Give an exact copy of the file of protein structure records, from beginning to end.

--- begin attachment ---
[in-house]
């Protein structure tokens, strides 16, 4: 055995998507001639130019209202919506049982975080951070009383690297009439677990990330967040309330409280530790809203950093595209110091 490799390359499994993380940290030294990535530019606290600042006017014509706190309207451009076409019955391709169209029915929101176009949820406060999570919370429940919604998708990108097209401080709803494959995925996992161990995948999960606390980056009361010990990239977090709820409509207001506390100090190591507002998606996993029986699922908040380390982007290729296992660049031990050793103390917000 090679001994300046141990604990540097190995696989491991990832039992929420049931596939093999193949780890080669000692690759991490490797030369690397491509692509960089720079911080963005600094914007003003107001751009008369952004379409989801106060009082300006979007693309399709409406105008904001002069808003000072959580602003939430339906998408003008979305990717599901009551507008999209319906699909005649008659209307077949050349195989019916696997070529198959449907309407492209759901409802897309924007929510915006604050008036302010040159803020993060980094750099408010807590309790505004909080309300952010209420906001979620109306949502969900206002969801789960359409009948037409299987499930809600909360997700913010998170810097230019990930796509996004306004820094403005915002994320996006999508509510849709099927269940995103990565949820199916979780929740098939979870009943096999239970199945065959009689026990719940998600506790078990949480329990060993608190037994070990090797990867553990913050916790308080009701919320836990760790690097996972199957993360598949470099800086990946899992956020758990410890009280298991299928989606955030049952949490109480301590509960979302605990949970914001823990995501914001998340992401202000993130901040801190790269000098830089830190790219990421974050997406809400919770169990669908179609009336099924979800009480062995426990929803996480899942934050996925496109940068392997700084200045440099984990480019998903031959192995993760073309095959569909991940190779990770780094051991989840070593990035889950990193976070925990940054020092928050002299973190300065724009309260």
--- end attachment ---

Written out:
[in-house]
């Protein structure tokens, strides 16, 4: 055995998507001639130019209202919506049982975080951070009383690297009439677990990330967040309330409280530790809203950093595209110091 490799390359499994993380940290030294990535530019606290600042006017014509706190309207451009076409019955391709169209029915929101176009949820406060999570919370429940919604998708990108097209401080709803494959995925996992161990995948999960606390980056009361010990990239977090709820409509207001506390100090190591507002998606996993029986699922908040380390982007290729296992660049031990050793103390917000 090679001994300046141990604990540097190995696989491991990832039992929420049931596939093999193949780890080669000692690759991490490797030369690397491509692509960089720079911080963005600094914007003003107001751009008369952004379409989801106060009082300006979007693309399709409406105008904001002069808003000072959580602003939430339906998408003008979305990717599901009551507008999209319906699909005649008659209307077949050349195989019916696997070529198959449907309407492209759901409802897309924007929510915006604050008036302010040159803020993060980094750099408010807590309790505004909080309300952010209420906001979620109306949502969900206002969801789960359409009948037409299987499930809600909360997700913010998170810097230019990930796509996004306004820094403005915002994320996006999508509510849709099927269940995103990565949820199916979780929740098939979870009943096999239970199945065959009689026990719940998600506790078990949480329990060993608190037994070990090797990867553990913050916790308080009701919320836990760790690097996972199957993360598949470099800086990946899992956020758990410890009280298991299928989606955030049952949490109480301590509960979302605990949970914001823990995501914001998340992401202000993130901040801190790269000098830089830190790219990421974050997406809400919770169990669908179609009336099924979800009480062995426990929803996480899942934050996925496109940068392997700084200045440099984990480019998903031959192995993760073309095959569909991940190779990770780094051991989840070593990035889950990193976070925990940054020092928050002299973190300065724009309260």